4. Repetitive Content
- WCAG SC 2.4.1 Bypass Blocks – A mechanism is available to bypass blocks of content that are repeated on multiple Web pages.
- WCAG SC 3.2.3 Consistent Navigation – Navigational mechanisms that are repeated on multiple Web pages within a set of Web pages occur in the same relative order each time they are repeated, unless a change is initiated by the user.
- WCAG 3.2.4 Consistent Identification – Components that have the same functionality within a set of Web pages are identified consistently.
Test Method Rationale
To enable equitable use by keyboard-only users, there must be a keyboard-accessible method to bypass repetitive content, with no additional tools required. A common method used to bypass repetitive content is internal (same page) links, but other methods such as a hide menu option and a navigation tree are acceptable. Repeated content is also evaluated for consistent relative order.
Limitations, Assumptions, or Exceptions
- Small sections, such as repeated individual words, phrases, or single links are not considered blocks for the purposes of this Baseline Requirement.
- Most web browsers provide keyboard shortcuts to move the user focus to the top of the page or browser, so providing a “skip” link may be unnecessary if a set of navigation links is at the bottom of a web page.
- Same relative order is defined as same position relative to other items. Items are considered to be in the same relative order even if other items are inserted or removed from the original order. For example, expanding navigation menus may insert an additional level of detail or a secondary navigation section may be inserted into the reading order.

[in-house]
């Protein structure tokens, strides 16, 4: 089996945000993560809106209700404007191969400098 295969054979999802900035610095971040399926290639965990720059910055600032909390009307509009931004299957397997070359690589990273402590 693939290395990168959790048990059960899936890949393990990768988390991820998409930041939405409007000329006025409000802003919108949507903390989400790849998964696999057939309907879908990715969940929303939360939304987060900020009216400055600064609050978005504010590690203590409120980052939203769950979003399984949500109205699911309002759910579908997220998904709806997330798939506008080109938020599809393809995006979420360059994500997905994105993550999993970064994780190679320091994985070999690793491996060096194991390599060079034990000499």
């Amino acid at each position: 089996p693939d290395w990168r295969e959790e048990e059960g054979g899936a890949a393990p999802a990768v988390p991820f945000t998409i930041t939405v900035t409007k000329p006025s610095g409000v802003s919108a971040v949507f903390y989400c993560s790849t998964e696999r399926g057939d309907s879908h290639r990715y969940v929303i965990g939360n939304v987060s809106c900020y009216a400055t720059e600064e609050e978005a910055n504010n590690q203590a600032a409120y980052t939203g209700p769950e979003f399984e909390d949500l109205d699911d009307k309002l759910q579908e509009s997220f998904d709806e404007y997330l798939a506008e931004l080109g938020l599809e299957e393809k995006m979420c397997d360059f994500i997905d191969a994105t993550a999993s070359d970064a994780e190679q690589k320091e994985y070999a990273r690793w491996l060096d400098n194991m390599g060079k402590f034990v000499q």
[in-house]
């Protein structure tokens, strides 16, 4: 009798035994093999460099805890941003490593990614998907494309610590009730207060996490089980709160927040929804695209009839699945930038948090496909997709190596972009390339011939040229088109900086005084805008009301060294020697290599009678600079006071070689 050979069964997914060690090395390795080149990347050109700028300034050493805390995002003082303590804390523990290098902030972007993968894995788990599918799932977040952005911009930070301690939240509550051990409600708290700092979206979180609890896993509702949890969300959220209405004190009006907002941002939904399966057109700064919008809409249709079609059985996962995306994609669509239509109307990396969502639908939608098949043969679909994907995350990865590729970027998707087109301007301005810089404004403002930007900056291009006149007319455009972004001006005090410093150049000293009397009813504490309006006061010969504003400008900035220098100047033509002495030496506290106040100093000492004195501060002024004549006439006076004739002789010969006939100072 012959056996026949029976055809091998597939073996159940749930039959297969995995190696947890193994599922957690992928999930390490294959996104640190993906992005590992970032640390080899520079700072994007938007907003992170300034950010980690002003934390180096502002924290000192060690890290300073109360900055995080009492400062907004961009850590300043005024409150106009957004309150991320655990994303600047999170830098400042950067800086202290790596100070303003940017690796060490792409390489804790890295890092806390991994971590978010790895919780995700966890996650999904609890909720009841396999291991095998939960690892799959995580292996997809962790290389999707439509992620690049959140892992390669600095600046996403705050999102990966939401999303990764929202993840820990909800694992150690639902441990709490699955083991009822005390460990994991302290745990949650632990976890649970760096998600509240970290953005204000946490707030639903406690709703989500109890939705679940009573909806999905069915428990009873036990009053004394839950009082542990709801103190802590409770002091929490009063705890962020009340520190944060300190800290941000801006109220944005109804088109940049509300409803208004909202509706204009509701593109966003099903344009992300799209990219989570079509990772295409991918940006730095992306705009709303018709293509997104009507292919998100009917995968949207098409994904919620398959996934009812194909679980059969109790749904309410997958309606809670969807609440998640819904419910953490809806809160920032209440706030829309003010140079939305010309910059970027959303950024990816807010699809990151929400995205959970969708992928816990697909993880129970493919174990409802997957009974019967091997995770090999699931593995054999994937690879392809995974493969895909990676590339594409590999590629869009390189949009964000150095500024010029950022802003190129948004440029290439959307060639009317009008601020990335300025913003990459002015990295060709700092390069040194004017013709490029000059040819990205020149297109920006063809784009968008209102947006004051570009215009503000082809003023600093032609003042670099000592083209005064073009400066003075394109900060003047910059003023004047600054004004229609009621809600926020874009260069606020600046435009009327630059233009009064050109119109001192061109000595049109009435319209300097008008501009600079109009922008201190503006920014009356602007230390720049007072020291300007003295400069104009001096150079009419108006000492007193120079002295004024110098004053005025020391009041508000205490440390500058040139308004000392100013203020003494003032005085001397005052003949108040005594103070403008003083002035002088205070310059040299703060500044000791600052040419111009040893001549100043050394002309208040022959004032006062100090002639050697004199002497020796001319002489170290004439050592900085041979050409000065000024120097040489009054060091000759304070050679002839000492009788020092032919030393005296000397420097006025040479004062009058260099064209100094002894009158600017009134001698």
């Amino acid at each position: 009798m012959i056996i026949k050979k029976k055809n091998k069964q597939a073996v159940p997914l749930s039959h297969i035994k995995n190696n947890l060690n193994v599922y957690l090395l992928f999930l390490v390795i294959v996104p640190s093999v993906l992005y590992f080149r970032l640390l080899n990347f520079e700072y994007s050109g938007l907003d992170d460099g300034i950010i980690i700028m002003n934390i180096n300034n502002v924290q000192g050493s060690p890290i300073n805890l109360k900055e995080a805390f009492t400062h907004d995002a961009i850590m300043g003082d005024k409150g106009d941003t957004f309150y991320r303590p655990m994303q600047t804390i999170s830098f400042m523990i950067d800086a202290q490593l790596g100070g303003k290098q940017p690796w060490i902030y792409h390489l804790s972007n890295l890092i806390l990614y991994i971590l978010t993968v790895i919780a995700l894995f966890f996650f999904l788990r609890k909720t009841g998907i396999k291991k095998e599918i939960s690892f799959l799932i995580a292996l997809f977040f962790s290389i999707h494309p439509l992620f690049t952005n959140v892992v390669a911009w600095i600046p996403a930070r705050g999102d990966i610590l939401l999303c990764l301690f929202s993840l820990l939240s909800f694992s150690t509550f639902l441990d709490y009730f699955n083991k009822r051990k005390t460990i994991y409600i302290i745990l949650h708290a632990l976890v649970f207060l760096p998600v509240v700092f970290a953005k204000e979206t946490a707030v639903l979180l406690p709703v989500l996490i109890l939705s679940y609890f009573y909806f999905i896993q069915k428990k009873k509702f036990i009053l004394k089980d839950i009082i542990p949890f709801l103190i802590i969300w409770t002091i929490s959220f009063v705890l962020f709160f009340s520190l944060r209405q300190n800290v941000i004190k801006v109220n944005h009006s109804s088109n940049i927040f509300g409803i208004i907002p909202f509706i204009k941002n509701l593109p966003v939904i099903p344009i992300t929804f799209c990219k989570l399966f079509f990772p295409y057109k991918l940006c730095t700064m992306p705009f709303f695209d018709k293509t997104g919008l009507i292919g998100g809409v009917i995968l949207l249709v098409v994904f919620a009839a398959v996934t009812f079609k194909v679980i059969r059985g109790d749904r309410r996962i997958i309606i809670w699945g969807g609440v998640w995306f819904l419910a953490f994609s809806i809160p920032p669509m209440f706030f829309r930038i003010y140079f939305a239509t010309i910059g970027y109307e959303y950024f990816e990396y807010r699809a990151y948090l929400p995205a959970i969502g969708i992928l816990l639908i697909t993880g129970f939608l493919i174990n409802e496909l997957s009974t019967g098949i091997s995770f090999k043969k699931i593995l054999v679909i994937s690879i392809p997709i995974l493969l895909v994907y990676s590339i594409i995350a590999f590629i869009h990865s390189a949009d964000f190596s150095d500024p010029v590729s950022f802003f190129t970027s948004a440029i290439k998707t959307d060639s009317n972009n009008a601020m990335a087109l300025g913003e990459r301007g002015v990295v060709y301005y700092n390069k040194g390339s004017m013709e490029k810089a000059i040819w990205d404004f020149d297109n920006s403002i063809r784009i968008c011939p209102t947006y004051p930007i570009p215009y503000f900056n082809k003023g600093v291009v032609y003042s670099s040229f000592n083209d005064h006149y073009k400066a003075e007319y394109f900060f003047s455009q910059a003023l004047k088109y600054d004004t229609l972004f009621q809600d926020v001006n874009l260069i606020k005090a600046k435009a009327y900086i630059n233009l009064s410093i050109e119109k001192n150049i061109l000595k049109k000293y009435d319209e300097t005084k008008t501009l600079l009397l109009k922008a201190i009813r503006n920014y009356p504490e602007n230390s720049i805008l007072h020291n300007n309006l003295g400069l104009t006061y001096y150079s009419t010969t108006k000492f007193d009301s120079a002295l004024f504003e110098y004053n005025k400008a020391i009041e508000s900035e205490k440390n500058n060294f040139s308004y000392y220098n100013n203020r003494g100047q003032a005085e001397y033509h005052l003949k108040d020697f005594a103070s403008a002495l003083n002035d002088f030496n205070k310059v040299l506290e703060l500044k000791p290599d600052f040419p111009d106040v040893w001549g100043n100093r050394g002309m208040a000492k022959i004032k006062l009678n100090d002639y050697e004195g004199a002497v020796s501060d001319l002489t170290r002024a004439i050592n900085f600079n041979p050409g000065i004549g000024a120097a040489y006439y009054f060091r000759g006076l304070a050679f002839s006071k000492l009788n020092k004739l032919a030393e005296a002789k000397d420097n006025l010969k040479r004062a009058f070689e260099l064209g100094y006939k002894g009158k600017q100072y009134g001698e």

- Consistent text alternatives for interface components that perform the same function are not always truly “identical.” This is acceptable if they follow a consistent format. For instance, in the use of a graphical arrow at the bottom of a Web page that links to the next Web page, the text alternative may be: “Go to page 4.” However, the same arrow image on the next page should then state “Go to page 5.”
- “Navigational mechanisms” as referenced in SC 3.2.3 includes both interactive and non-interactive components repeated on pages. Consistent presentation and layout benefit users who interact with repeated content within a set of Web pages and need to locate specific information or functionality more than once.
4.1 Test Procedure for Bypass Blocks
Baseline Test ID: 4.1-BypassBlocks
Blocks of content that are repeated on multiple pages, including navigation links, page headers, and banners.
- Use standard keyboard commands to navigate forward to repetitive blocks of content. Some bypass functions may not be visible until they receive focus.
- Check that a keyboard-accessible method is provided to bypass repetitive content. [SC 2.4.1]
- Use the keyboard to activate the bypass method and verify the functionality of the bypass function.
- Check that the method works as intended. [SC 2.4.1]
- The block of repeated content is hidden, closed or skipped.